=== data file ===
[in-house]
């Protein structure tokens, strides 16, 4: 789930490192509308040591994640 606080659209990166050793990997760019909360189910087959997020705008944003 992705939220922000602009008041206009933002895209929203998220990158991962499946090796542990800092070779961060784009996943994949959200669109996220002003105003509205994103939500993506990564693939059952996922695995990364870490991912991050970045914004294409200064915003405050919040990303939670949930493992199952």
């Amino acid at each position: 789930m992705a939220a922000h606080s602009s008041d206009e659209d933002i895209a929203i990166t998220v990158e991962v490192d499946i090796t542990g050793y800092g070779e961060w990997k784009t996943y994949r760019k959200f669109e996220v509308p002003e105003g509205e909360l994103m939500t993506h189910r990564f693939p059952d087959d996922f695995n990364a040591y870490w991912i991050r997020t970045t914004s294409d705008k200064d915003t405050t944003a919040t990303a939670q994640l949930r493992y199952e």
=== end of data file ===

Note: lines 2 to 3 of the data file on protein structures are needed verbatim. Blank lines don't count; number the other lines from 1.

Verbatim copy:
């Protein structure tokens, strides 16, 4: 789930490192509308040591994640 606080659209990166050793990997760019909360189910087959997020705008944003 992705939220922000602009008041206009933002895209929203998220990158991962499946090796542990800092070779961060784009996943994949959200669109996220002003105003509205994103939500993506990564693939059952996922695995990364870490991912991050970045914004294409200064915003405050919040990303939670949930493992199952």
């Amino acid at each position: 789930m992705a939220a922000h606080s602009s008041d206009e659209d933002i895209a929203i990166t998220v990158e991962v490192d499946i090796t542990g050793y800092g070779e961060w990997k784009t996943y994949r760019k959200f669109e996220v509308p002003e105003g509205e909360l994103m939500t993506h189910r990564f693939p059952d087959d996922f695995n990364a040591y870490w991912i991050r997020t970045t914004s294409d705008k200064d915003t405050t944003a919040t990303a939670q994640l949930r493992y199952e």